oppn parties Bengal Cracks Down On Private Hospitals

News Snippets

  • Centre sanctions Rs 15000cr for Covid19 emergency response, part of it immediately and the rest over a period of four years in mission mode
  • RBI says Covid-19 has "drastically altered" the growth outlook in India
  • Third coronavirus death in the Dharavi slum in Mumbai
  • Odisha becomes the first state to extend the lockdown until April 30. Schools and colleges in the state to remain closed until June 17th
  • The Supreme Court orders all coronavirus testing, including by private labs, to be done for free, says will look into the matter of reimbursement for private players at a later date
  • Former Pakistani cricketer Shoaib Akhtar proposes an Indo-Pak ODI series to raise funds for fighting coronavirus
  • Maharashtra government says many Tablighi Jamaat members who attended the Markaz and returned have gone into hiding
  • West Bengal government identifies hotspots in Kolkata and the rest of the state, inclined to extend the lockdown in those places only
  • Prime Minister Modi holds a video conference with floor leaders of opposition parties, hints at extending the lockdown
  • UP seals hotspots and makes masks mandatory
  • Masks made compulsory in Mumbai, violators will be arrested
  • ICMR says an infected person can infect 406 people in 30 days without social distancing and lockdown
  • Stock markets make a smart recovery. Sensex up by record 2476 points on global cues
  • Schools, colleges and shopping malls likely to remain closed for a further period of one month, says empowered group of ministers
  • PM Modi tells BJP workers that India is in for a long battle against the coronavirus and there is no scope to feel tired or defeated
Total Covid-19 cases rise to 5734 on Thursday and the death toll stands at 166, says the health ministry in its daily briefing
oppn parties
Bengal Cracks Down On Private Hospitals

By Anukriti Roy
First publised on 2017-02-28 18:40:12

About the Author

Sunil Garodia Anukriti is a student who dabbles in writing when she finds time.
The West Bengal chief minister has declared an all-out war against private hospitals in the state, accusing them of fleecing patients in various ways. In a meeting held with the management of major private healthcare providers, she warned them against overbilling, conducting unnecessary tests and surgeries or indulging in other unfair practices.

Kolkata is the hub for healthcare for the entire region, including the north-eastern states, Bangladesh and Bhutan. This ensures a steady inflow of patients to these hospitals and they are working beyond capacity. Despite this, a good many of them cut all kinds of corners to provide poor service and their charges are patently uncompetitive. But there seems to be an unofficial cartel and all hospitals have kept high charges. A lot of complaints have been made to the government which has now taken action.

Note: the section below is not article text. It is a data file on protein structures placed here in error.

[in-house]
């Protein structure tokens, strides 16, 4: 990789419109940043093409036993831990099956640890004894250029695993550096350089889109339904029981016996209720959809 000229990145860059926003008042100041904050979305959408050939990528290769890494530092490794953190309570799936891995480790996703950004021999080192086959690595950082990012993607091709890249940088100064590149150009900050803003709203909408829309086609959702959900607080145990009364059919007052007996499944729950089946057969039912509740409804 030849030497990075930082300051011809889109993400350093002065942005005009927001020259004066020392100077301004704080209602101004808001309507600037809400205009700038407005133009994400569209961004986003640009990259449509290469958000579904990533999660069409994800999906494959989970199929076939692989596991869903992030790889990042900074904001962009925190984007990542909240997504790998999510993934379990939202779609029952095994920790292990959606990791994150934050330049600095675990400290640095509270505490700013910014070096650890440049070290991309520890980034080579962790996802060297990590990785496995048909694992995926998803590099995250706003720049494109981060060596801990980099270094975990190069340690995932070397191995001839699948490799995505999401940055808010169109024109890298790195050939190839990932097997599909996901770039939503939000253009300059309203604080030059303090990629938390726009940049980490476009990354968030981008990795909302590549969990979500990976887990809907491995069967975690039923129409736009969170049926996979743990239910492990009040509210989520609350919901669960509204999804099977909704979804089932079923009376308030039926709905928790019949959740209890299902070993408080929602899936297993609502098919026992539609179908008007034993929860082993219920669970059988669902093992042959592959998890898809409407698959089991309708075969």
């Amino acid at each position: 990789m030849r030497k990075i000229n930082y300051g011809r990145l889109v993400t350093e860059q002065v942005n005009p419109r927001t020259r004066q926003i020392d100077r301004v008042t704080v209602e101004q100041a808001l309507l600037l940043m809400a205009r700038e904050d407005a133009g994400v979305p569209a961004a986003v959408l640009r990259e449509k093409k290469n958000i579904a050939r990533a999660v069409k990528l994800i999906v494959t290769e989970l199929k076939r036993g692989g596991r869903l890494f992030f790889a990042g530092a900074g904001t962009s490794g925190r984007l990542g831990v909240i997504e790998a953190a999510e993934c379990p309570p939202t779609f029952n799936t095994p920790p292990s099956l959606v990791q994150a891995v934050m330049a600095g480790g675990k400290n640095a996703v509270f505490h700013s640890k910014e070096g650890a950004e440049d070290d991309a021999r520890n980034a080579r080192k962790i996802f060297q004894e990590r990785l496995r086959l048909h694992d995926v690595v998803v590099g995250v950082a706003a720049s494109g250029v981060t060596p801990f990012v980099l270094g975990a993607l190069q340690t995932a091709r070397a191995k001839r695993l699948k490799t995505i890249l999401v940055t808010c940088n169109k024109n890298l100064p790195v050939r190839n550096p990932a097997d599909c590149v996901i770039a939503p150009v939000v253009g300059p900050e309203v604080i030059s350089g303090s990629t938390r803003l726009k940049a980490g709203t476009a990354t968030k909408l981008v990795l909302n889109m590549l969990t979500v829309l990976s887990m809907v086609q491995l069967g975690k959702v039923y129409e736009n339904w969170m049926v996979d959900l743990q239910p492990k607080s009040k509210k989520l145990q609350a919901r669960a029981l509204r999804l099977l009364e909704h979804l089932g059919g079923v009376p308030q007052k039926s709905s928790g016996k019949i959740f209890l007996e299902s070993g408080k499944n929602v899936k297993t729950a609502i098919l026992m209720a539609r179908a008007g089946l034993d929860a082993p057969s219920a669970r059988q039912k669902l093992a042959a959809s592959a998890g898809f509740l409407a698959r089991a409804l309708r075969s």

It is true that people with means do not mind paying top money for healthcare. But they expect services commensurate with the charges. There is no transparency in any private hospital in the state. Patient families are not taken into confidence and most things are done by the doctors and the hospital themselves. All kind of forms are required to be signed at the time of admission and additional forms can be given at any point of time and must be signed without protest. No hospital staff clearly informs the patient condition or the procedure being followed to treat him despite enquiries. It is as if once the patient is admitted, the duty of the family is restricted to making payments on demand and signing forms.

This has resulted in vandalism at a few hospitals, with families of patients alleging negligence on the part of hospital authorities in causing death to their kin. The main reason for this is that hospitals are not transparent in disclosing patient conditions to their families. The hospitals on their part say that families of patients are very nosey and disturb at all times, hampering routine services. A balance needs to be arrived at whereby hospitals can be made to issue medical bulletins for all patients every day at a set time. In critical cases, this can be done more than once a day. But one is not sure whether hospitals, given as they are to their profit increasing ways, will agree to issue anything in writing.

But one is sure that Mamata BanerjeeÂ’s action will prod the hospitals in cleaning up their act. Rumours abound of private hospitals fixing a quota for their resident doctors to conduct an X number of tests on patients if they want to remain employed. Liberal bonuses are offered to those who fulfill their quotas. Also, all hospitals have now started in-house pharmacies. They sell medicine at full prices. The same medicines are available in pharmacy chains or stand alone stores at over 15% discount. Not all medicines billed to a patient are used and the family has no way to find out the actual usage but has to pay for what is billed. Patients are kept for more days than necessary on various pretexts and needless procedures are billed for. This is the racket that Mamata wants to smash and she needs to be supported.